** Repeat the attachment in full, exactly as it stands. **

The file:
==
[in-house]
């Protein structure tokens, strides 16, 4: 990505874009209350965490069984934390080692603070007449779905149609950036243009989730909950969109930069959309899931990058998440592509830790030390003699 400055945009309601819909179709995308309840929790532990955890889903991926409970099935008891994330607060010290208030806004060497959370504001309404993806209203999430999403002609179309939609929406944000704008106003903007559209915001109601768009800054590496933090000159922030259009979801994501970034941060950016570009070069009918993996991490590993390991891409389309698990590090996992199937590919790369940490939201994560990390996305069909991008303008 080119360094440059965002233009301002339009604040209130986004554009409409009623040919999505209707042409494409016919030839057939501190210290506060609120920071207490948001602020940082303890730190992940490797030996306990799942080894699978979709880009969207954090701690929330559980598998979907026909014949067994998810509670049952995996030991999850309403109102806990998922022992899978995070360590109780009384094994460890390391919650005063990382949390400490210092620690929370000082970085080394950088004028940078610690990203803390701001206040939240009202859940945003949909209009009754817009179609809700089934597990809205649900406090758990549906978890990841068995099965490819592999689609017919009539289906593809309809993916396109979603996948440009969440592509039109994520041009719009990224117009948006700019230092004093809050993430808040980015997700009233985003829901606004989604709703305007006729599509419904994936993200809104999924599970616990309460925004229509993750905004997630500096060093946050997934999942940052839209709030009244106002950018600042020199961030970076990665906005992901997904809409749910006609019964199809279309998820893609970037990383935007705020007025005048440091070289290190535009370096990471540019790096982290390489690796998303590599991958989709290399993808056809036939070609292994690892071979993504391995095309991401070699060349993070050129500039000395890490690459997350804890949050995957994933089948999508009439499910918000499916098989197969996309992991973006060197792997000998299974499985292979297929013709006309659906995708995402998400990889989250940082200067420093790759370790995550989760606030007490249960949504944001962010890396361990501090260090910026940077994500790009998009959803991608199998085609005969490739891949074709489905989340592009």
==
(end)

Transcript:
[in-house]
């Protein structure tokens, strides 16, 4: 990505874009209350965490069984934390080692603070007449779905149609950036243009989730909950969109930069959309899931990058998440592509830790030390003699 400055945009309601819909179709995308309840929790532990955890889903991926409970099935008891994330607060010290208030806004060497959370504001309404993806209203999430999403002609179309939609929406944000704008106003903007559209915001109601768009800054590496933090000159922030259009979801994501970034941060950016570009070069009918993996991490590993390991891409389309698990590090996992199937590919790369940490939201994560990390996305069909991008303008 080119360094440059965002233009301002339009604040209130986004554009409409009623040919999505209707042409494409016919030839057939501190210290506060609120920071207490948001602020940082303890730190992940490797030996306990799942080894699978979709880009969207954090701690929330559980598998979907026909014949067994998810509670049952995996030991999850309403109102806990998922022992899978995070360590109780009384094994460890390391919650005063990382949390400490210092620690929370000082970085080394950088004028940078610690990203803390701001206040939240009202859940945003949909209009009754817009179609809700089934597990809205649900406090758990549906978890990841068995099965490819592999689609017919009539289906593809309809993916396109979603996948440009969440592509039109994520041009719009990224117009948006700019230092004093809050993430808040980015997700009233985003829901606004989604709703305007006729599509419904994936993200809104999924599970616990309460925004229509993750905004997630500096060093946050997934999942940052839209709030009244106002950018600042020199961030970076990665906005992901997904809409749910006609019964199809279309998820893609970037990383935007705020007025005048440091070289290190535009370096990471540019790096982290390489690796998303590599991958989709290399993808056809036939070609292994690892071979993504391995095309991401070699060349993070050129500039000395890490690459997350804890949050995957994933089948999508009439499910918000499916098989197969996309992991973006060197792997000998299974499985292979297929013709006309659906995708995402998400990889989250940082200067420093790759370790995550989760606030007490249960949504944001962010890396361990501090260090910026940077994500790009998009959803991608199998085609005969490739891949074709489905989340592009």